MICHELE NORRIS, Host:
For more on how the race is shaping up in South Carolina, we called Bruce Ransom. He's a professor of political science at Clemson University. Clemson released a poll yesterday and Ransom says it shows a tightening race with a large swing vote.
P: Barack Obama is ahead with 27 percent, followed by Senator Clinton at 20 percent, and John Edwards at 17 percent, with 36 percent undecided. And clearly, this is some tightening of the race because many other polls had Obama ahead but around 10 percent or so, and we see a slight narrowing, if you will, here.
NORRIS: If there is some movement there, where is the shift happening? John Edwards seems to be making a move there?
P: Well, you know, what we have here is that John Edwards, who's at 12 percent in our poll in November, is in January, now, at 17 percent, which is an increase of 5 percent. And - but Barack Obama, who's at 17 percent in November, is now at 27 percent, which is a 10-point increase. And Hillary Clinton, who was at 19 percent in November, is now at 20, which is a 1 percent increase.
We also in our poll have a still a sizeable number of undecideds - or those who refused to give an answer, which was 49 percent in November, and now 36 percent. In January, a decline of 13 points.
NORRIS: This is the first of the early contests where the candidates are trying to court a large African-American electorate.
NORRIS: And there's an interesting racial dynamic here. Barack Obama does not appear to have put together the multi-ethnic coalition that we saw in these other early states, in Iowa or New Hampshire. In terms of white support, he ranks third behind Hillary Clinton and John Edwards.
P: In South Carolina, yes, he does. This is not new. In terms of our previous polling, he was also in that third slot. And we continue to see that the white vote, if you will, is being split between Senator Clinton and John Edwards. And perhaps even in the Democratic primary, looking at likely Democratic voters in South Carolina, race relations and environment in terms of racial matters is somewhat different in South Carolina given its history and legacy than it is in Iowa and New Hampshire. And perhaps, there are some residual effects that we see unfolding in the ratio polling numbers for South Carolina.
NORRIS: If Barack Obama does not pull a significant percentage of support from White voters there in South Carolina, what might that mean for him going forward as he tries to compete in other Southern states?
P: Well, you know, one of the things that could come out of South Carolina that would not serve his campaign well is that if the results show that he's unable to really pull together a biracial voting coalition, then what we've been, been hearing in some quarters already about whether or not, for example, he might win in South Carolina, but do so largely with black voters. And what undercut his campaign's ability to suggest that there is this biracial coalition, he may find himself at a disadvantage.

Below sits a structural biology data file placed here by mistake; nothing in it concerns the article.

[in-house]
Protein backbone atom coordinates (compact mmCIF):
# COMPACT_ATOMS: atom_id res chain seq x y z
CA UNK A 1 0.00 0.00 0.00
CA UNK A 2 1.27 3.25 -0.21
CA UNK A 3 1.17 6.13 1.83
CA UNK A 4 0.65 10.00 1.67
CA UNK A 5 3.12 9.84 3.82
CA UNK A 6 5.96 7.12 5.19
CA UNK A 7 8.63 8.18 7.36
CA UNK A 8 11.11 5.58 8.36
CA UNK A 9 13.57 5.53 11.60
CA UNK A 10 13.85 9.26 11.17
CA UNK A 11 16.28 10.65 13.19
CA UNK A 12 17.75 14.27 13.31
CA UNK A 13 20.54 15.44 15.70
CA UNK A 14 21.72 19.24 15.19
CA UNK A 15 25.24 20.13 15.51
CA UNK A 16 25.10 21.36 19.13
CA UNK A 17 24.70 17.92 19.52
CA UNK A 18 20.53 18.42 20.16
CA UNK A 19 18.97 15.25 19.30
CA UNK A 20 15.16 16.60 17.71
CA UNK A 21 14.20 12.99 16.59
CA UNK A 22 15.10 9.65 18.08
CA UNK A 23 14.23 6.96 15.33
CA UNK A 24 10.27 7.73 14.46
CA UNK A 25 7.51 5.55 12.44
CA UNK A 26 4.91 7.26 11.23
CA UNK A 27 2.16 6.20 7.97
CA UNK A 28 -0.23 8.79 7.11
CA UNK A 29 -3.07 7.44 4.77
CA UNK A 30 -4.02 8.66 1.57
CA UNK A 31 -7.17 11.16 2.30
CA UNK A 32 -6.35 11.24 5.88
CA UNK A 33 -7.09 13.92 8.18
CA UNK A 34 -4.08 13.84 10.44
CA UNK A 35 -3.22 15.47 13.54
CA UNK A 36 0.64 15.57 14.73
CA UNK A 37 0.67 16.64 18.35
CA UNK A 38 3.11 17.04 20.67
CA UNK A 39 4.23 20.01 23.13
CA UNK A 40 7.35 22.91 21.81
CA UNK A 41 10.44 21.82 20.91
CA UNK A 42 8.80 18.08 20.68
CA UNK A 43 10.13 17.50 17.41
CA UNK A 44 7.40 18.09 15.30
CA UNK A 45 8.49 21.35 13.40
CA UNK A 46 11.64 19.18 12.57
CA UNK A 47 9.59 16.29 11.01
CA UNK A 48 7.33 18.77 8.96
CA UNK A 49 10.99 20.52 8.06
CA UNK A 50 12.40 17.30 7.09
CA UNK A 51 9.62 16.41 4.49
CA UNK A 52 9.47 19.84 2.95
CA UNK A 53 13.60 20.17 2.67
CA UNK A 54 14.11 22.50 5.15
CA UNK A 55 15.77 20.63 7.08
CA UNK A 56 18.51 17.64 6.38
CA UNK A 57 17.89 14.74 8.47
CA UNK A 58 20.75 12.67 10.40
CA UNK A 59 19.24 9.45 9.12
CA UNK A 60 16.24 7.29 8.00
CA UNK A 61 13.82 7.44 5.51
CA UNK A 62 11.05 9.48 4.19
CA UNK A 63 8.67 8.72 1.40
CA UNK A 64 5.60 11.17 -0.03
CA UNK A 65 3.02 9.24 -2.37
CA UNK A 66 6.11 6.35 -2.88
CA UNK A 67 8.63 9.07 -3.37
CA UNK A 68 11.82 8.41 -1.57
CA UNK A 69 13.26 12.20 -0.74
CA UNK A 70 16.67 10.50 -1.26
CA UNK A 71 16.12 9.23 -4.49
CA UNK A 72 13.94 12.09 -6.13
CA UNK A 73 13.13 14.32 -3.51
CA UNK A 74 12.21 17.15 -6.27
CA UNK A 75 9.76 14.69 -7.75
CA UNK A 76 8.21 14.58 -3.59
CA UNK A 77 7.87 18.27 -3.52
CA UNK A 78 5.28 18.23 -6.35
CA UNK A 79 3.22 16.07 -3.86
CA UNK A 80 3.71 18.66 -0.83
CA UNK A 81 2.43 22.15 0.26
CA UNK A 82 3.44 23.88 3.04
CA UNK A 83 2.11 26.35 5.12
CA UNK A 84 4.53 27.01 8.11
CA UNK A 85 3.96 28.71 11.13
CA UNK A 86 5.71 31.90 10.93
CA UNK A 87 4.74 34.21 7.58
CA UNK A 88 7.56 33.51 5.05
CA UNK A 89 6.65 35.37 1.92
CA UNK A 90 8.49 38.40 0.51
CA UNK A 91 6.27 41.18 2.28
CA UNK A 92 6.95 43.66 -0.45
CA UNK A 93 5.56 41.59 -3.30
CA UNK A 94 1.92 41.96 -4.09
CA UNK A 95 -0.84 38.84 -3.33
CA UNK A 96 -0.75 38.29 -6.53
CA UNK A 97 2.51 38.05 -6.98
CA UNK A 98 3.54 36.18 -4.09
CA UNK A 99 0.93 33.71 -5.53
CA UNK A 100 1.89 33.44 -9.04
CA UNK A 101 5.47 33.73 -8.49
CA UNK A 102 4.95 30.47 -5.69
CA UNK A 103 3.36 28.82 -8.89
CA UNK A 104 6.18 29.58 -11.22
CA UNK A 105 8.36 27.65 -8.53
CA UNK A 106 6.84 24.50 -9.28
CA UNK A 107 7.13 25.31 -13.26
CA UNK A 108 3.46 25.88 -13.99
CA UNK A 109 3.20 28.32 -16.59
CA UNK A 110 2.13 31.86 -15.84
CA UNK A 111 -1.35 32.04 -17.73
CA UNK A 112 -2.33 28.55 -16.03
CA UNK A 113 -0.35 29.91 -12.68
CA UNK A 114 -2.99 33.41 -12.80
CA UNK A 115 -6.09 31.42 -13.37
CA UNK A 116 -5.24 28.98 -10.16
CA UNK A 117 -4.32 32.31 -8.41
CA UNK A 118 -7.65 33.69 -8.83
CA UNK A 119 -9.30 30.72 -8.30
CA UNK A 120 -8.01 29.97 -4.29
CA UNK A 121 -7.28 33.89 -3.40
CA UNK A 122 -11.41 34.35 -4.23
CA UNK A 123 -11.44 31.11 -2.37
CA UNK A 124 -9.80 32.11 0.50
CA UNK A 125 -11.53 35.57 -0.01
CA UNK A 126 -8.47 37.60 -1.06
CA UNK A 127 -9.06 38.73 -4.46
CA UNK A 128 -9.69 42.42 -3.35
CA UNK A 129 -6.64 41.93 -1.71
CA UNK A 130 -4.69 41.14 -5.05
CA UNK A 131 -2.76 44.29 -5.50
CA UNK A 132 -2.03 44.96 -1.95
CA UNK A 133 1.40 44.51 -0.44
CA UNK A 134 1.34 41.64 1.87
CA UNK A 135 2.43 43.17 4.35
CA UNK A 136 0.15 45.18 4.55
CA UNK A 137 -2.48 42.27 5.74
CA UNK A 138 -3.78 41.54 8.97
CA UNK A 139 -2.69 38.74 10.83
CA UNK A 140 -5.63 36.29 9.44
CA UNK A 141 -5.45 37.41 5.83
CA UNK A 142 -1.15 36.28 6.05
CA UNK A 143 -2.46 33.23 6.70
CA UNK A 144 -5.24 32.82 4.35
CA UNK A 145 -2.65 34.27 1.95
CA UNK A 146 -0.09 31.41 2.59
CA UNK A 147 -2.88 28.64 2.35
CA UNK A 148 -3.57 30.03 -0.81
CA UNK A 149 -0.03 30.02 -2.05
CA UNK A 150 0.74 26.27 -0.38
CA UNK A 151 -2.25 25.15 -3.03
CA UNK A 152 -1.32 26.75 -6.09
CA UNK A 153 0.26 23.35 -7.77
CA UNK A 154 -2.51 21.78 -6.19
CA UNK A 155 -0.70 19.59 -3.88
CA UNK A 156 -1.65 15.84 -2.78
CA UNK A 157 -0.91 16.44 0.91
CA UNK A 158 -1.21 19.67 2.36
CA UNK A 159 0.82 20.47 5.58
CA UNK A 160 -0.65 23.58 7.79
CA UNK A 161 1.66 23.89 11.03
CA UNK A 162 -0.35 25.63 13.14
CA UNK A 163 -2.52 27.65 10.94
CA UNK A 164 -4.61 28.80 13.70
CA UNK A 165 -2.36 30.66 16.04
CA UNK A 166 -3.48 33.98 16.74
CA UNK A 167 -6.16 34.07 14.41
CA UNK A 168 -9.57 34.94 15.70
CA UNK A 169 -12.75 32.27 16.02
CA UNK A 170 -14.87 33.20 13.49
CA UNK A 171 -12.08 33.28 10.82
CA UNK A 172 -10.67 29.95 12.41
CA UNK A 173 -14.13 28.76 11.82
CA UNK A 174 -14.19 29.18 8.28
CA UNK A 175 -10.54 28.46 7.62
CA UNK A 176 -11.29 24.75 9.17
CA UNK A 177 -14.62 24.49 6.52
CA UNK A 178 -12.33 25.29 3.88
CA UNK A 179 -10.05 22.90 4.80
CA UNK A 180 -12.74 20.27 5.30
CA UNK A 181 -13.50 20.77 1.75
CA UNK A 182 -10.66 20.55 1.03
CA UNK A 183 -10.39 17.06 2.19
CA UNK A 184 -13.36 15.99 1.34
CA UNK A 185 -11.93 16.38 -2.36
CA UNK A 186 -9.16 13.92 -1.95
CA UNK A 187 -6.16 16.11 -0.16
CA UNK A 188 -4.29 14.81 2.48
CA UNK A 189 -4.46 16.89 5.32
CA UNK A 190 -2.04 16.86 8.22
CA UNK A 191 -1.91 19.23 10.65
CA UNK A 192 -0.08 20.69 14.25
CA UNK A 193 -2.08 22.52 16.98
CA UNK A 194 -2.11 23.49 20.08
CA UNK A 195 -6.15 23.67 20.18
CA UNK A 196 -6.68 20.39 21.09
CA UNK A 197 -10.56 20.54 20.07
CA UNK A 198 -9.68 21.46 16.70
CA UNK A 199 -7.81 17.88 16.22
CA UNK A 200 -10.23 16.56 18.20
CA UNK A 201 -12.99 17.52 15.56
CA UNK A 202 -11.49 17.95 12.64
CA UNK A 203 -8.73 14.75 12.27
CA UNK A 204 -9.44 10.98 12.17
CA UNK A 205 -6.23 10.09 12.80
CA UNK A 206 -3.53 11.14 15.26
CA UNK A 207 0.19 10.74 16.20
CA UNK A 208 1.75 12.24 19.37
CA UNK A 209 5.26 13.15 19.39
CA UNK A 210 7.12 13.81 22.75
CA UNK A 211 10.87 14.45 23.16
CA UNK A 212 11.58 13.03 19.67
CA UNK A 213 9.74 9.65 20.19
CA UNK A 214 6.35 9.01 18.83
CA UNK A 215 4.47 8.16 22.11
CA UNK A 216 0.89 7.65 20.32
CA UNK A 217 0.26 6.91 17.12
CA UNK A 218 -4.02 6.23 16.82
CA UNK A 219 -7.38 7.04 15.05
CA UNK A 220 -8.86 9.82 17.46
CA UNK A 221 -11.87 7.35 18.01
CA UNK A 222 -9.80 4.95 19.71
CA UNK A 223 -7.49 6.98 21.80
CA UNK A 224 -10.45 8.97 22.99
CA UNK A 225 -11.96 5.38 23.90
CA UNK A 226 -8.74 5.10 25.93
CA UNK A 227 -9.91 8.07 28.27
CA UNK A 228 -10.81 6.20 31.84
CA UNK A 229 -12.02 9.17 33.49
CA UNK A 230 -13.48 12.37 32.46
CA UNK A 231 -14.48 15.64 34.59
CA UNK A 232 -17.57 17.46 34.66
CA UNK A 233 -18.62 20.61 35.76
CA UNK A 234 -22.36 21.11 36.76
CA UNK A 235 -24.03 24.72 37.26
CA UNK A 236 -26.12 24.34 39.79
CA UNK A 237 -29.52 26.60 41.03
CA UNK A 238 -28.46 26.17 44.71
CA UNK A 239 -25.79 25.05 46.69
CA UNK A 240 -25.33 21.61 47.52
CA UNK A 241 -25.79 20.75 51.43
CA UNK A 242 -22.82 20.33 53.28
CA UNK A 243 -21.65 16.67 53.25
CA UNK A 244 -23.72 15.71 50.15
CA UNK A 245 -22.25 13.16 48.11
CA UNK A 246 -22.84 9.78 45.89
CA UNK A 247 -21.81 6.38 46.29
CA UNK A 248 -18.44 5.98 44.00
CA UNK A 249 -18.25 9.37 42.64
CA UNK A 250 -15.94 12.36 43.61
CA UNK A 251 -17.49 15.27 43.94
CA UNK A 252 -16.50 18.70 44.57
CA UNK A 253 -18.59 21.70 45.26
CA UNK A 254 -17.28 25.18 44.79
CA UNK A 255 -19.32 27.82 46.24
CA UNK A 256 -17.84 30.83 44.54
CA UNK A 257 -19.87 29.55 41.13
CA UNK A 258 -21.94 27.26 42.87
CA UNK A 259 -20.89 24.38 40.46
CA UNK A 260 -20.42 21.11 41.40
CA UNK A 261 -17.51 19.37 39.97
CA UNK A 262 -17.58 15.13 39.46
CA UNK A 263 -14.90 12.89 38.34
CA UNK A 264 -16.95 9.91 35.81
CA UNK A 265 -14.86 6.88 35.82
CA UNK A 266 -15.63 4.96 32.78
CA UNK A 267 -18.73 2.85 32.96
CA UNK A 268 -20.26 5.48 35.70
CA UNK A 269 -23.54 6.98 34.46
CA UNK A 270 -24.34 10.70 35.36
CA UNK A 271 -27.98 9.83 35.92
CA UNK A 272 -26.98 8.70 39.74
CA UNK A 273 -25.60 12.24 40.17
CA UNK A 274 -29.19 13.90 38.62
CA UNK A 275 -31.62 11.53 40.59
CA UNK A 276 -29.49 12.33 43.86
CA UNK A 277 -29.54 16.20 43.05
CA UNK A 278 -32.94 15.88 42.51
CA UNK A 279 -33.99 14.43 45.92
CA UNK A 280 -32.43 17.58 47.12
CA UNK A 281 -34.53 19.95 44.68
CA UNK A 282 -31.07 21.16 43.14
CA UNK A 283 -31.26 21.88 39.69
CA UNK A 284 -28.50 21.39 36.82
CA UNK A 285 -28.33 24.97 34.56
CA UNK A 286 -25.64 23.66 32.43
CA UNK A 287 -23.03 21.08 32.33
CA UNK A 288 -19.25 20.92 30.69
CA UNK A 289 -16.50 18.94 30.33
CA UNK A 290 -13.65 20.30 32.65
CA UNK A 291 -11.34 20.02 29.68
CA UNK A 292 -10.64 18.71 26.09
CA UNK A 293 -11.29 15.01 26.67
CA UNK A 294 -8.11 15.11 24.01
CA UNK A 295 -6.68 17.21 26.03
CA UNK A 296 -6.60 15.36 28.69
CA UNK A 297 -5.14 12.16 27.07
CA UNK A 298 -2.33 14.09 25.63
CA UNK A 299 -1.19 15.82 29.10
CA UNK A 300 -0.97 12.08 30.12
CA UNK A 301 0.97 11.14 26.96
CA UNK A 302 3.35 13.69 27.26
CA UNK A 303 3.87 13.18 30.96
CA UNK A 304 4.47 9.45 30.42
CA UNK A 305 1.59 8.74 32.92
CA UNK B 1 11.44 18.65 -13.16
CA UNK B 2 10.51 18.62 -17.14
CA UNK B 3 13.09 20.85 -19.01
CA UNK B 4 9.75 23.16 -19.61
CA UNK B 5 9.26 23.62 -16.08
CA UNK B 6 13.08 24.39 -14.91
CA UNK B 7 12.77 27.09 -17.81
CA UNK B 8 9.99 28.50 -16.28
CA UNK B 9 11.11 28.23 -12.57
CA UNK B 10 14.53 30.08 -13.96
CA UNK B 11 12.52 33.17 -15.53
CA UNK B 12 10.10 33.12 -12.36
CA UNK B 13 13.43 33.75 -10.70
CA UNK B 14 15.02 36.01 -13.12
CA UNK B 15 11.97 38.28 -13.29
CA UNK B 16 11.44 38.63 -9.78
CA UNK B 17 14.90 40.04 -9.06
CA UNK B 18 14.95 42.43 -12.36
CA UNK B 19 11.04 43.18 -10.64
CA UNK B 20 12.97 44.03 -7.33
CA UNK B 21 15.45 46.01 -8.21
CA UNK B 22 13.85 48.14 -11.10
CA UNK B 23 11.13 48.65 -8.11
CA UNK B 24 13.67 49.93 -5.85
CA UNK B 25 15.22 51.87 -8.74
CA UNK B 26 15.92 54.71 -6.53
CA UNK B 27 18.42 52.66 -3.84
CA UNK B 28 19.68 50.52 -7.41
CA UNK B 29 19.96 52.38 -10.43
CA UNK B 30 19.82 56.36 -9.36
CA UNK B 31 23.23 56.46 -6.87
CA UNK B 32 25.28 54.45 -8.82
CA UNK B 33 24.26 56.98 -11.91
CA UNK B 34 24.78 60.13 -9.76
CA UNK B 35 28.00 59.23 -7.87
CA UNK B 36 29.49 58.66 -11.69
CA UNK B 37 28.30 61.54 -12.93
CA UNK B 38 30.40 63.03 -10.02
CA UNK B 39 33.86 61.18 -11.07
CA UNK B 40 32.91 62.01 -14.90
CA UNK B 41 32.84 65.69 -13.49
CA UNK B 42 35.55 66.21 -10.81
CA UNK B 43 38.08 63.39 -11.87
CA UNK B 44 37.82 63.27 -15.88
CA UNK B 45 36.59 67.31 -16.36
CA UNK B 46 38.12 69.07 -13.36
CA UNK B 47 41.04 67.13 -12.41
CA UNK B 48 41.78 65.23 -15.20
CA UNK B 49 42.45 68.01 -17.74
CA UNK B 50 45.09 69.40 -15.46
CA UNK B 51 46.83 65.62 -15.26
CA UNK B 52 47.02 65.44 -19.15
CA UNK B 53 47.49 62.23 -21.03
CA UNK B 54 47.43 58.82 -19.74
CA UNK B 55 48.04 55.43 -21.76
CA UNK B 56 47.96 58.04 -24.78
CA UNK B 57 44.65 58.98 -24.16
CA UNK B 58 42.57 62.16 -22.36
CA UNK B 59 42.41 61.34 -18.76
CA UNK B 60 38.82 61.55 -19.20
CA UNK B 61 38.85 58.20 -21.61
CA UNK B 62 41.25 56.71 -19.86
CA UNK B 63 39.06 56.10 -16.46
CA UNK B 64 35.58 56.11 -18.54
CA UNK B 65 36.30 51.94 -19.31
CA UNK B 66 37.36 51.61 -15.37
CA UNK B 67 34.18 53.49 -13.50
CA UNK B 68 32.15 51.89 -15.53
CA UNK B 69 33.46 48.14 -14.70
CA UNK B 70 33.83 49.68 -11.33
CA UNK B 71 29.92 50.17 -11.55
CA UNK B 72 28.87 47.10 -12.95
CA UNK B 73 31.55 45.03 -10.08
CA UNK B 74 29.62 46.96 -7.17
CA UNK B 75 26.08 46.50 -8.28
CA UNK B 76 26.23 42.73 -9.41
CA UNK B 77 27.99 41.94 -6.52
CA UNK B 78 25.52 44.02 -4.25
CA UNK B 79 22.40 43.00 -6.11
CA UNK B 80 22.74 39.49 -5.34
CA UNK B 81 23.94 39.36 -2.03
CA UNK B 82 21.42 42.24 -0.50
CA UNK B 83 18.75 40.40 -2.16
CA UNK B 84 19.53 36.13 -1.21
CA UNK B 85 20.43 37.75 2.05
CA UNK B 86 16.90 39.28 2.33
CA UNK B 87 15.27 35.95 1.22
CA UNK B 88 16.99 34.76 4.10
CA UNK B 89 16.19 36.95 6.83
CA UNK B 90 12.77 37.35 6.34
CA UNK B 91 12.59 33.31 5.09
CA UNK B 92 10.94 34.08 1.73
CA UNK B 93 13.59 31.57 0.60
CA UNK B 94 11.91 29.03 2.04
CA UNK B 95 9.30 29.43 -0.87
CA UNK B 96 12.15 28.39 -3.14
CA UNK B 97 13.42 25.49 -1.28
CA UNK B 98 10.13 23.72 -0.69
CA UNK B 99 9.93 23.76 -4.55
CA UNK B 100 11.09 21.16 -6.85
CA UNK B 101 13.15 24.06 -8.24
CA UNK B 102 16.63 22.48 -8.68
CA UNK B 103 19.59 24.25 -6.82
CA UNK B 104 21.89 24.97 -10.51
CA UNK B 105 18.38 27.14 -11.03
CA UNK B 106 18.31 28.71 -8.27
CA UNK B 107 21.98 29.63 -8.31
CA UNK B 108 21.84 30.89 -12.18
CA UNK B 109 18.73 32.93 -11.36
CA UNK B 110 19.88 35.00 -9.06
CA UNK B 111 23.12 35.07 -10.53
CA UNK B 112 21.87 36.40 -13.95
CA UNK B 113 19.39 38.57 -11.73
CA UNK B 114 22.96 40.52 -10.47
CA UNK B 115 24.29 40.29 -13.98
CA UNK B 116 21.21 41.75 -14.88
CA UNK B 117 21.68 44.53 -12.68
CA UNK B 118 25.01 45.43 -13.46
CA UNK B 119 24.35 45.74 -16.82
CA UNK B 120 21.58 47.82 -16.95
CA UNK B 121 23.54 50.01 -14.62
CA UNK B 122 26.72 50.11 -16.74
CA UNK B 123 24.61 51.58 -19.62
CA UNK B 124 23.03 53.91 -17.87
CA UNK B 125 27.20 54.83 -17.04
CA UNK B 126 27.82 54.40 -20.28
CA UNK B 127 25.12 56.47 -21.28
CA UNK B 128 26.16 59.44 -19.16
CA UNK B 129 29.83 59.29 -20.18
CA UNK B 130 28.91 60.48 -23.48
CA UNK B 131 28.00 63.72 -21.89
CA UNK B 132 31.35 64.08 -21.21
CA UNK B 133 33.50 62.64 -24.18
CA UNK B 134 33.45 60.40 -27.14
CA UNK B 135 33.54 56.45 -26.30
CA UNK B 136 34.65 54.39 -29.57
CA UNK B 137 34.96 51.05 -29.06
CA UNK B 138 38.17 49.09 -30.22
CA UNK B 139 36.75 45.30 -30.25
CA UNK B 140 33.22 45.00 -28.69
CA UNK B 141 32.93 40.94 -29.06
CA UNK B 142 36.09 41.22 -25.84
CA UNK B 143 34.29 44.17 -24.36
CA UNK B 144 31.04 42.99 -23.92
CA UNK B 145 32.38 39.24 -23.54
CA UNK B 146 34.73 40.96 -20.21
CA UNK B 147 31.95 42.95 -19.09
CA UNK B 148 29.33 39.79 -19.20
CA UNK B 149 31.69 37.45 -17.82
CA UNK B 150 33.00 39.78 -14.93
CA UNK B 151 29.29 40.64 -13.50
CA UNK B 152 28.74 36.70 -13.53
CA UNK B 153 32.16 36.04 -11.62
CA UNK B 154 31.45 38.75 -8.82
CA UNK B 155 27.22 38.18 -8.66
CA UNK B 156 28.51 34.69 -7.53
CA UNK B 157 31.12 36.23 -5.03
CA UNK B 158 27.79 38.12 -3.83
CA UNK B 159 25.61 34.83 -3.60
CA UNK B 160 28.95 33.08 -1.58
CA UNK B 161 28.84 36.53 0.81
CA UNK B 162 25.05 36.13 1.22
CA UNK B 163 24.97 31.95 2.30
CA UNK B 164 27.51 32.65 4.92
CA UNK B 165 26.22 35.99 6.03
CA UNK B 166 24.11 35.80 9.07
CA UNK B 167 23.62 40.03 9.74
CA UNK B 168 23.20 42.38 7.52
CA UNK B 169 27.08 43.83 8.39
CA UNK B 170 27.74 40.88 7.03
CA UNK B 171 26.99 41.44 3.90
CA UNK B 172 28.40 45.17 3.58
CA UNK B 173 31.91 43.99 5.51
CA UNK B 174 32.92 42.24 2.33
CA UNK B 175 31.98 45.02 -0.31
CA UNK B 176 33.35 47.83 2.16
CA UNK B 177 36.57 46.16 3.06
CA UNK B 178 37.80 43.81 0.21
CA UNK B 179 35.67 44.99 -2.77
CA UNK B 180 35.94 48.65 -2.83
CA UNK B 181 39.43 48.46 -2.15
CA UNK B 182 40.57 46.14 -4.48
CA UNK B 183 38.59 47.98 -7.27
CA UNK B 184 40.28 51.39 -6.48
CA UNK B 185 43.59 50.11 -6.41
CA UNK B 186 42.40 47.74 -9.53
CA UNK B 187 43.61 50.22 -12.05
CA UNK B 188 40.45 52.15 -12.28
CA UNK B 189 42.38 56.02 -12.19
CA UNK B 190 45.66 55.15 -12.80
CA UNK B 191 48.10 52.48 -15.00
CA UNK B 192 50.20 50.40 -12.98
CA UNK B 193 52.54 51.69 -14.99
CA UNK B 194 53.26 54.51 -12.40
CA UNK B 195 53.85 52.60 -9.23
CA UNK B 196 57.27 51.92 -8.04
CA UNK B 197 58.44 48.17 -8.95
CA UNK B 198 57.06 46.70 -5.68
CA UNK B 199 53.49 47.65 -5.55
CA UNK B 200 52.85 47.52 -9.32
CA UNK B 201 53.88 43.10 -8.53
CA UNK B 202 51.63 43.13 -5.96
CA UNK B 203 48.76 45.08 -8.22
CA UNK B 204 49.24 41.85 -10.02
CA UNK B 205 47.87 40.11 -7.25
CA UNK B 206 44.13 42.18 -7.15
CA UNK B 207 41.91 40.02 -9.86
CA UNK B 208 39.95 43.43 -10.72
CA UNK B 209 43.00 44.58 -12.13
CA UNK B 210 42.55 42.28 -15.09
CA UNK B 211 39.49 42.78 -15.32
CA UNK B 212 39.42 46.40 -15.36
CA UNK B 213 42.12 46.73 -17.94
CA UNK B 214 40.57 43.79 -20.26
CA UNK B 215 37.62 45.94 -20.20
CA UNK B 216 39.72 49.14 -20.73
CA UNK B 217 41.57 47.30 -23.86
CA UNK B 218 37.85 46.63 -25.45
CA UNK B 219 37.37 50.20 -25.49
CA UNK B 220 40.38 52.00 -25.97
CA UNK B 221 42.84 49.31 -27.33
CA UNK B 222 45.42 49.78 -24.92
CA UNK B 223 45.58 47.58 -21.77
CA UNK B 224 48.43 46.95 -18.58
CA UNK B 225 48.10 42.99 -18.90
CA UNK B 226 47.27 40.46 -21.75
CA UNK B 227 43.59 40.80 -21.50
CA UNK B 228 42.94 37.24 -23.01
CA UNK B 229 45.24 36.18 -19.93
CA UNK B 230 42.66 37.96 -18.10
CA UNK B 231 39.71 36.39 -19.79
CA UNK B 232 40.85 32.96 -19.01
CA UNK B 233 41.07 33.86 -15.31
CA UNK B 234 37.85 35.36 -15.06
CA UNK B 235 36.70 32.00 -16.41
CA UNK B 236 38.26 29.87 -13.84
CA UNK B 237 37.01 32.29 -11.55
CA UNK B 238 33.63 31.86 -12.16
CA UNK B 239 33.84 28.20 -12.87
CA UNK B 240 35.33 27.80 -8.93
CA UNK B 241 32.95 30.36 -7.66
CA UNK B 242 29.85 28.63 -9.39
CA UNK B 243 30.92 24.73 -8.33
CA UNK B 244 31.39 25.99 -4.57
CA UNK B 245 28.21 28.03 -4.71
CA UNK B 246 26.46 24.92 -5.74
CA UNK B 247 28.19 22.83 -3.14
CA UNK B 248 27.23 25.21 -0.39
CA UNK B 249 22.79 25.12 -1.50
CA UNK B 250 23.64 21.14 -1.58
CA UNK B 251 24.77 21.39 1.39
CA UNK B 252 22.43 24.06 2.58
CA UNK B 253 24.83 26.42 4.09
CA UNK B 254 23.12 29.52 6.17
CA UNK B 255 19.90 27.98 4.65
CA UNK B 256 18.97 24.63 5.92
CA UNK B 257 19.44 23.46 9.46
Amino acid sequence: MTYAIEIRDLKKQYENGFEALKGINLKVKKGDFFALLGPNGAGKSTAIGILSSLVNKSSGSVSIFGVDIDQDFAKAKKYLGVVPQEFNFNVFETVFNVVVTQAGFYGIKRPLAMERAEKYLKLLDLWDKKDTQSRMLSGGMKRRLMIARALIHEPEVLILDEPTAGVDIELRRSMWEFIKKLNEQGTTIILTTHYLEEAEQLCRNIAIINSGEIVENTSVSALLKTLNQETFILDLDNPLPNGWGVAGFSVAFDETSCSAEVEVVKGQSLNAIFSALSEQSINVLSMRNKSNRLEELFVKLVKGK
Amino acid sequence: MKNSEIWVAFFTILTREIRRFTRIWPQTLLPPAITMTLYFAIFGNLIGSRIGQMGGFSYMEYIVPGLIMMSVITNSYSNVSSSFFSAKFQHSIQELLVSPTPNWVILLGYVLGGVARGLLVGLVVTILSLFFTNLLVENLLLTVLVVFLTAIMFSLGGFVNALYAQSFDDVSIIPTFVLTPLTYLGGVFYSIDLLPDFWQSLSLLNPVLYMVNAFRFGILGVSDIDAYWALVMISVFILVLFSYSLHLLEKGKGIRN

NORRIS: Unity is an important message in his campaign.
P: Yes, yes.
NORRIS: There has been a lot of rancor among the candidates, particularly between Barack Obama and Hillary Clinton in the last 10 days. Charges back and forth, charges from one campaign that there's some push polling being done, calls to homes with negative things being said about one candidate over the other.
P: That is definitely unfolding and taking place.
NORRIS: How does all of this affect the voters and the dynamic of the campaign down there in South Carolina?
P: Well, I think it's somewhat difficult to get a handle on that because that is happening - the push polling, other messages that raise negative evaluations of each of the candidates. I think as the campaign, which already has entered its closing hours, that if the campaigns can put forth a positive foot in terms of their positive message, that I think it would serve them well. And I'm not certain that what we see in terms of the controversy and the dustup and the fierce exchange that we saw in the debate on Monday night, you know, might deter individuals who are inclined to vote for the candidates to change their minds. And I don't think we can point to any one factor as, you know, the determining one.
NORRIS: What's the mood down there in South Carolina? If you go to a diner or a car dealership or almost anywhere, what kind of conversations are you likely to hear?
P: Well, you, you're hearing individuals who are partisans on both sides, really still talking very favorably about the candidates that they support. Some, on the other hand, are expressing some displeasure with the back and forth, and what they saw on Monday evening or what they heard about or maybe they didn't see the debate, but saw some clips. And it has had some effect but I'm not certain just how deep that effect might be. It seems to me that we're going to get a good turnout. And there are some that will be turned off, but I'm not certain that it will make a serious dent in what's going to take place tomorrow.
NORRIS: Professor Ransom, thanks so much for talking to us.
P: Well, thank you for having me.
NORRIS: Bruce Ransom is a professor of political science at Clemson University in Clemson, South Carolina.
BLOCK: You'll find more about the issues at stake in Saturday's democratic primary in South Carolina at npr.org/elections.
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